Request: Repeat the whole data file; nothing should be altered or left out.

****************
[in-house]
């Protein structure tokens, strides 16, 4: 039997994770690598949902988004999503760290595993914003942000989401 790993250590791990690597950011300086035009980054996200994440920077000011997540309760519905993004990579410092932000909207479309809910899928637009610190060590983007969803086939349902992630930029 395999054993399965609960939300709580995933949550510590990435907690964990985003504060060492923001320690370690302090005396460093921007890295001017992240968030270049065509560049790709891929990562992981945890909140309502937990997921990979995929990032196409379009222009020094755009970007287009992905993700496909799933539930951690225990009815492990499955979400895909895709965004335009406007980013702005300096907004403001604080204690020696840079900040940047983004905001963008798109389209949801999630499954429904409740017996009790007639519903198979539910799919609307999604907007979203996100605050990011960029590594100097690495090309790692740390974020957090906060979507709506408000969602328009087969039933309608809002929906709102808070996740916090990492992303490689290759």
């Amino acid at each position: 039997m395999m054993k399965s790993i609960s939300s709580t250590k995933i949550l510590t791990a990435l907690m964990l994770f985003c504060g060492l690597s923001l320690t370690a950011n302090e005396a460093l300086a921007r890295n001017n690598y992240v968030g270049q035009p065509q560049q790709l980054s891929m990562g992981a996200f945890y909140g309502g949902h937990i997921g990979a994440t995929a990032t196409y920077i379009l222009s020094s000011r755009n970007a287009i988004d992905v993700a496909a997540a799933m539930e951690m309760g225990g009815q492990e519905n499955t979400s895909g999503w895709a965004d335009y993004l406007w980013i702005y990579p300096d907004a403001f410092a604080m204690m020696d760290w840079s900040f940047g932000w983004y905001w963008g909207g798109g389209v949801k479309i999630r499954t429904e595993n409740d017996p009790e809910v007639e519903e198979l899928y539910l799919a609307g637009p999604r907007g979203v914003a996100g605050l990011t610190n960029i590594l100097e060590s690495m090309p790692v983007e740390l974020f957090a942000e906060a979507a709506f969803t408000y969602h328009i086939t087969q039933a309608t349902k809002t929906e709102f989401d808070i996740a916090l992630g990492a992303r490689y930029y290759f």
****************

[in-house]
């Protein structure tokens, strides 16, 4: 039997994770690598949902988004999503760290595993914003942000989401 790993250590791990690597950011300086035009980054996200994440920077000011997540309760519905993004990579410092932000909207479309809910899928637009610190060590983007969803086939349902992630930029 395999054993399965609960939300709580995933949550510590990435907690964990985003504060060492923001320690370690302090005396460093921007890295001017992240968030270049065509560049790709891929990562992981945890909140309502937990997921990979995929990032196409379009222009020094755009970007287009992905993700496909799933539930951690225990009815492990499955979400895909895709965004335009406007980013702005300096907004403001604080204690020696840079900040940047983004905001963008798109389209949801999630499954429904409740017996009790007639519903198979539910799919609307999604907007979203996100605050990011960029590594100097690495090309790692740390974020957090906060979507709506408000969602328009087969039933309608809002929906709102808070996740916090990492992303490689290759």
């Amino acid at each position: 039997m395999m054993k399965s790993i609960s939300s709580t250590k995933i949550l510590t791990a990435l907690m964990l994770f985003c504060g060492l690597s923001l320690t370690a950011n302090e005396a460093l300086a921007r890295n001017n690598y992240v968030g270049q035009p065509q560049q790709l980054s891929m990562g992981a996200f945890y909140g309502g949902h937990i997921g990979a994440t995929a990032t196409y920077i379009l222009s020094s000011r755009n970007a287009i988004d992905v993700a496909a997540a799933m539930e951690m309760g225990g009815q492990e519905n499955t979400s895909g999503w895709a965004d335009y993004l406007w980013i702005y990579p300096d907004a403001f410092a604080m204690m020696d760290w840079s900040f940047g932000w983004y905001w963008g909207g798109g389209v949801k479309i999630r499954t429904e595993n409740d017996p009790e809910v007639e519903e198979l899928y539910l799919a609307g637009p999604r907007g979203v914003a996100g605050l990011t610190n960029i590594l100097e060590s690495m090309p790692v983007e740390l974020f957090a942000e906060a979507a709506f969803t408000y969602h328009i086939t087969q039933a309608t349902k809002t929906e709102f989401d808070i996740a916090l992630g990492a992303r490689y930029y290759f």